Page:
FREE Case Study

energy-efficient-fluorescent-lighting-case-study-northwood-university

FREE eBook

Contact Me Here

...Or Via Social Media

Subscribe Here For New Blog Article Updates

Your email:

Current Articles | RSS Feed RSS Feed

T12 vs T8 vs T5: "T-12"...As Outdated As Your Granparents Bingo Game?

 

T12... T8... T5...  Are We Playing Bingo?t12 vs t8 vs t5 is this our grandparents bingo

But of Course, Bingo doesn't have the T, so we must be talking about lighting.

While the T has no place on bingo night with our grandparents, the old T12 lighting will have no part in the discussion of energy efficiency or even fluorescent lighting in general. 

The old T12 technology is likely what it lighting the bingo hall right now!  (.....someone needs to talk to them about efficiency!) 

But just like the old bingo halls, T-12's are disappearing.  After 2012, they will no longer be manufactured.  In fact, most of the utility rebate programs are eliminating the incentives for T-12 replacement very soon.  So....what do you do now?

Understanding The "T"?

Quite simply, "T" is the diameter of the tube in the lamp.  A T12 bulb will have a diameter of 12/8". (1 1/2" for those of you who prefer the simplest form)  That would then make the T8 smaller, and the T5 smaller yet.  Typically the more narrow the lamp, the more efficient it will be.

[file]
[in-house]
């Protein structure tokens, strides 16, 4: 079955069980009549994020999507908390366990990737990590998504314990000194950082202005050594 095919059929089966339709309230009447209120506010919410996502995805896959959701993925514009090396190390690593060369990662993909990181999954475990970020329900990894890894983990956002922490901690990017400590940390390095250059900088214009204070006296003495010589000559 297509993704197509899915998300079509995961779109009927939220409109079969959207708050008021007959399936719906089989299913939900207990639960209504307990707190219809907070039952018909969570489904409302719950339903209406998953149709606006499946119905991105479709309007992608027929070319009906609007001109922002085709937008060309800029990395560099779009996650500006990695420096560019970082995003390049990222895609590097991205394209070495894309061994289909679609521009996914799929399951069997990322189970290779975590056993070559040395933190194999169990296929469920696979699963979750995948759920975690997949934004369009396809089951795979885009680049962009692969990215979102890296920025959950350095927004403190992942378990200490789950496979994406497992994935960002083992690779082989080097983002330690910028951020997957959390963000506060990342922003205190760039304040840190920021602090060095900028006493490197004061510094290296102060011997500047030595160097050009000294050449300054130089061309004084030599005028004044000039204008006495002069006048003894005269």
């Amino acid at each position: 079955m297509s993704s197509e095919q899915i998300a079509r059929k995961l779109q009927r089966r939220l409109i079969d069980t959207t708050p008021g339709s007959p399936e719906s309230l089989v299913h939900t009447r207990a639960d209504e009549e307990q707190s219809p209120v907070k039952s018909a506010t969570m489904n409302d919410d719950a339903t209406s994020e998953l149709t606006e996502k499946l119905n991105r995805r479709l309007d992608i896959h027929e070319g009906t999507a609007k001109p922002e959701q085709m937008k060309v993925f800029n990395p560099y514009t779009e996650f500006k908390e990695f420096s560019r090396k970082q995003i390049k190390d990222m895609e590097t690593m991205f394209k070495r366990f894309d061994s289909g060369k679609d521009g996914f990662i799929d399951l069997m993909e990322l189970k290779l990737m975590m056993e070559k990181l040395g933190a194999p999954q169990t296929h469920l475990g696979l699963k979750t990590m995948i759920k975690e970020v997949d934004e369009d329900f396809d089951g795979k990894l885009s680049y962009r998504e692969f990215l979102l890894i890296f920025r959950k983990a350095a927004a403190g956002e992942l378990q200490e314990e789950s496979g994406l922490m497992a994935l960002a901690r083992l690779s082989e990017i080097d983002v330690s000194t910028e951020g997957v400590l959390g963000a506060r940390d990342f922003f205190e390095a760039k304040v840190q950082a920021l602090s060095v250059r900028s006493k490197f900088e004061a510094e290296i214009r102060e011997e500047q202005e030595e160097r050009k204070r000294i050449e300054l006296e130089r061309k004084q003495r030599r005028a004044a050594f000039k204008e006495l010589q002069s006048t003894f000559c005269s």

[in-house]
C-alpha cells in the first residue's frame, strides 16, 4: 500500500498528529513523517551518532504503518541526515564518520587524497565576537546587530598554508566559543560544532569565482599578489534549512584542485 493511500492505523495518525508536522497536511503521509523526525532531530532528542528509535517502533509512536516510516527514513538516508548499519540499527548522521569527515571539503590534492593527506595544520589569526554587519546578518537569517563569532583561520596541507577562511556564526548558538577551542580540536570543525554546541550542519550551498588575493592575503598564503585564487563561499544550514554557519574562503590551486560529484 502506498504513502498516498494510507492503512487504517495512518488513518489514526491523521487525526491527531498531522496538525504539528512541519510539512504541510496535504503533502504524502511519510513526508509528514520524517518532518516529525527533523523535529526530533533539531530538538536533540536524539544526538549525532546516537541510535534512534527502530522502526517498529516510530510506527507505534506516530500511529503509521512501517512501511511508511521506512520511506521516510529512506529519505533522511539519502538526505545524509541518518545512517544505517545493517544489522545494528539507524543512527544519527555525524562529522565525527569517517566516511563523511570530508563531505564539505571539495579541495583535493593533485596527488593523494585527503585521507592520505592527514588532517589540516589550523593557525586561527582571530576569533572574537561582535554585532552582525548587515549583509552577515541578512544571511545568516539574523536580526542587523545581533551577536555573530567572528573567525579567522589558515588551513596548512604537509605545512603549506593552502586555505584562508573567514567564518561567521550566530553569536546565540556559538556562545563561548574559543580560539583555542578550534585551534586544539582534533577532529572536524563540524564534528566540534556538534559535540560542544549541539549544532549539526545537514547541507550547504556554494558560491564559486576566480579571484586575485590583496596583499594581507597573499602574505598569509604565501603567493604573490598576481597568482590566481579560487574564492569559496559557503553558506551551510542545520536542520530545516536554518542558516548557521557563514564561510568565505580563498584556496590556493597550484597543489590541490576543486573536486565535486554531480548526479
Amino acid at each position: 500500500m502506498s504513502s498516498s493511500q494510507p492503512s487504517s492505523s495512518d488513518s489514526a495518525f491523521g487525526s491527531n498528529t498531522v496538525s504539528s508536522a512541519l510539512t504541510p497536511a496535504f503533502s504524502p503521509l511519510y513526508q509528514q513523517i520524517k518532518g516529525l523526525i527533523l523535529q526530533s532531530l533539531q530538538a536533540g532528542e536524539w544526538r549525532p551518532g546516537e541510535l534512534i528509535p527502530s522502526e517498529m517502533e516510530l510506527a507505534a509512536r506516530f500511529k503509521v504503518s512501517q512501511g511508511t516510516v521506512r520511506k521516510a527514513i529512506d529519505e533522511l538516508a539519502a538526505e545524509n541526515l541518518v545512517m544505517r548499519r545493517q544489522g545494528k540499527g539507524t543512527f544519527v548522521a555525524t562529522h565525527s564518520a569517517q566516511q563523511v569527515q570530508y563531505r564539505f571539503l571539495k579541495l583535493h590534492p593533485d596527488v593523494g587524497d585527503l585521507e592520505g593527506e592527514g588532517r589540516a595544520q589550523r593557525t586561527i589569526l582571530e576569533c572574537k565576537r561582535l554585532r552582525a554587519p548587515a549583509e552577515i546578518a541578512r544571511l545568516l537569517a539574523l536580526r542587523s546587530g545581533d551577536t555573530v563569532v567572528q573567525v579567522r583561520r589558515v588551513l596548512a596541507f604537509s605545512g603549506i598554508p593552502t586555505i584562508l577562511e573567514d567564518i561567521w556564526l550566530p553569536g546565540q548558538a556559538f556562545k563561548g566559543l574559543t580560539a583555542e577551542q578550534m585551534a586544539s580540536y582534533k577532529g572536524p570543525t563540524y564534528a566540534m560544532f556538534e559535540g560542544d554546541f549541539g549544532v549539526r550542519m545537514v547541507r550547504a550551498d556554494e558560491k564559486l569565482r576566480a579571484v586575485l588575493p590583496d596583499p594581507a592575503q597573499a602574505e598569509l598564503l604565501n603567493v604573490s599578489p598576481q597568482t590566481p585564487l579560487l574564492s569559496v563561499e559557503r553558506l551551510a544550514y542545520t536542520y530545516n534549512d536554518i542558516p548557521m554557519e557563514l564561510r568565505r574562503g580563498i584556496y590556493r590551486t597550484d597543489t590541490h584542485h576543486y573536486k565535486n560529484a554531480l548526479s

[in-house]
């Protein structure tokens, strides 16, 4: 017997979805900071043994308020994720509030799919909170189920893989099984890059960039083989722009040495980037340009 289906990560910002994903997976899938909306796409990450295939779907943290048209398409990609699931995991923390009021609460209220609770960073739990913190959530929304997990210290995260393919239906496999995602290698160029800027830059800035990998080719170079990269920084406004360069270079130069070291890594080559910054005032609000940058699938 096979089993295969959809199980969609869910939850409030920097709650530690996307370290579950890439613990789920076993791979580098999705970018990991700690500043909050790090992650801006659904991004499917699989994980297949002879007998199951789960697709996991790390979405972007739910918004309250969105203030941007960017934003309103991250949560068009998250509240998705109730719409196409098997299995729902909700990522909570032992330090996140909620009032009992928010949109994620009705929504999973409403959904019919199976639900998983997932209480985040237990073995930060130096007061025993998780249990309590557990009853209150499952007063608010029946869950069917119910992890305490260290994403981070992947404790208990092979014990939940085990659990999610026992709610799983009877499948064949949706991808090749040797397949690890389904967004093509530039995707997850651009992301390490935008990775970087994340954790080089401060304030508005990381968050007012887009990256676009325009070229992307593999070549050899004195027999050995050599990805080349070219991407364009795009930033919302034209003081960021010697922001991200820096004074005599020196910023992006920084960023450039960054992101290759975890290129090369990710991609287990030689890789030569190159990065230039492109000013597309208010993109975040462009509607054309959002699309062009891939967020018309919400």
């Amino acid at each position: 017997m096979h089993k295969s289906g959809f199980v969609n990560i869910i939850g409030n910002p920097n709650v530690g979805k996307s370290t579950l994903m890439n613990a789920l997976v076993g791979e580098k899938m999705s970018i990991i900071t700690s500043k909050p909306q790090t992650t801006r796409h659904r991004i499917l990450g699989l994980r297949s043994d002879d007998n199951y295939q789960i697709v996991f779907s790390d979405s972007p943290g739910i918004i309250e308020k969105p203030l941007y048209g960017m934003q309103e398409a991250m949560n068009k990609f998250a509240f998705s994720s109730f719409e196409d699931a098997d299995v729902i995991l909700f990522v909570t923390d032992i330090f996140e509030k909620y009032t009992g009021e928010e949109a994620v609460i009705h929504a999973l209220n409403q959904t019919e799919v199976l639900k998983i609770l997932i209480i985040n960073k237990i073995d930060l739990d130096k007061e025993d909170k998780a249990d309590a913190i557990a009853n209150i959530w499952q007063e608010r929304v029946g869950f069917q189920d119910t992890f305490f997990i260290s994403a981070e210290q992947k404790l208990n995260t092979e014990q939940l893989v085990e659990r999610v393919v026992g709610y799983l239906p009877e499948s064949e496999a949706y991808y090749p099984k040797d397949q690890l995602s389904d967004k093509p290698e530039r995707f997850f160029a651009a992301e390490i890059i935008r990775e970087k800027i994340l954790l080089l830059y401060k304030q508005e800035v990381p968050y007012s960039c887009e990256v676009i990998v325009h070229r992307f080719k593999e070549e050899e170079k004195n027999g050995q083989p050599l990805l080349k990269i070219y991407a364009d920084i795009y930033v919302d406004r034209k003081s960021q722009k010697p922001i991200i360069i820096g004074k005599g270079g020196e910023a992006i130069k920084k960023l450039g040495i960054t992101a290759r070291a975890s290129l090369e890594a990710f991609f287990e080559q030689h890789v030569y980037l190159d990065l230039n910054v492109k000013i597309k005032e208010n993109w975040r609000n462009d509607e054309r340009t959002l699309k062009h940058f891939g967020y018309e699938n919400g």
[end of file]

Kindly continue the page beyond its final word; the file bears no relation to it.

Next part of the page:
So We have:

  • T12 = old and inefficient
  • T8 = higher efficiency
  • T5 = highest

Is There A Cost Difference Between T5 vs. T8?

Here is the cost breakdown between T5 and T8 assuming we are talking about the standard 4 foot lamp:

  • T8 = $3.00 - $5.00
  • T5 = $5.50 - $12.00

All lamps have a general life expectancy of around 36,000 hrs. at 12 hrs. per day burn time.

T5 costs significantly more than T8 but does not outperform it by the same margin. In fact, in many low level interior applications, the performance differences are negligible.

In Comparison to the T12:

This isn't really relevant unless you are stocking up on the old T-12 bulbs, you may want to take the cost comparison into consideration. As the manufacturing of the bulbs cease, the cost of T12 bulbs will continue to increase due to declining supply.